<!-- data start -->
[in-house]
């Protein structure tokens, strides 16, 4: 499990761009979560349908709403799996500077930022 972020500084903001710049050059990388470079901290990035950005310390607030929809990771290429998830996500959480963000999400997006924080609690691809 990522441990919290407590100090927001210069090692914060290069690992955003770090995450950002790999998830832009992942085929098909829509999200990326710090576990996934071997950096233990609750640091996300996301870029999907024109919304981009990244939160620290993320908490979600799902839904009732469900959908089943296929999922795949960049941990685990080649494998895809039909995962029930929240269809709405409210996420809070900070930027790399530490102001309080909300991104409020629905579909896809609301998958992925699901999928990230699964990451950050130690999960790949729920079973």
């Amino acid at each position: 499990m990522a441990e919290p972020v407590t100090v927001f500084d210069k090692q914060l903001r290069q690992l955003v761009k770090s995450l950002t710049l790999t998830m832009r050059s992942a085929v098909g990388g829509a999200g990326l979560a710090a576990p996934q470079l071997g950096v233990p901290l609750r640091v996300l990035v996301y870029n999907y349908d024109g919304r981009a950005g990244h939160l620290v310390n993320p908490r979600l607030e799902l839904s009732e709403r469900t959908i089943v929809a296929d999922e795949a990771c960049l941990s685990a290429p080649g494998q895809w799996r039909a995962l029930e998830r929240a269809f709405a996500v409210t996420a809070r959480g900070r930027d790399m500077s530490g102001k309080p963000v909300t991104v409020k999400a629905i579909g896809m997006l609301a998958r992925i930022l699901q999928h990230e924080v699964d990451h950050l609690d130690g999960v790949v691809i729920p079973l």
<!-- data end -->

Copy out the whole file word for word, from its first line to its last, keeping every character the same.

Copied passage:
[in-house]
């Protein structure tokens, strides 16, 4: 499990761009979560349908709403799996500077930022 972020500084903001710049050059990388470079901290990035950005310390607030929809990771290429998830996500959480963000999400997006924080609690691809 990522441990919290407590100090927001210069090692914060290069690992955003770090995450950002790999998830832009992942085929098909829509999200990326710090576990996934071997950096233990609750640091996300996301870029999907024109919304981009990244939160620290993320908490979600799902839904009732469900959908089943296929999922795949960049941990685990080649494998895809039909995962029930929240269809709405409210996420809070900070930027790399530490102001309080909300991104409020629905579909896809609301998958992925699901999928990230699964990451950050130690999960790949729920079973």
């Amino acid at each position: 499990m990522a441990e919290p972020v407590t100090v927001f500084d210069k090692q914060l903001r290069q690992l955003v761009k770090s995450l950002t710049l790999t998830m832009r050059s992942a085929v098909g990388g829509a999200g990326l979560a710090a576990p996934q470079l071997g950096v233990p901290l609750r640091v996300l990035v996301y870029n999907y349908d024109g919304r981009a950005g990244h939160l620290v310390n993320p908490r979600l607030e799902l839904s009732e709403r469900t959908i089943v929809a296929d999922e795949a990771c960049l941990s685990a290429p080649g494998q895809w799996r039909a995962l029930e998830r929240a269809f709405a996500v409210t996420a809070r959480g900070r930027d790399m500077s530490g102001k309080p963000v909300t991104v409020k999400a629905i579909g896809m997006l609301a998958r992925i930022l699901q999928h990230e924080v699964d990451h950050l609690d130690g999960v790949v691809i729920p079973l």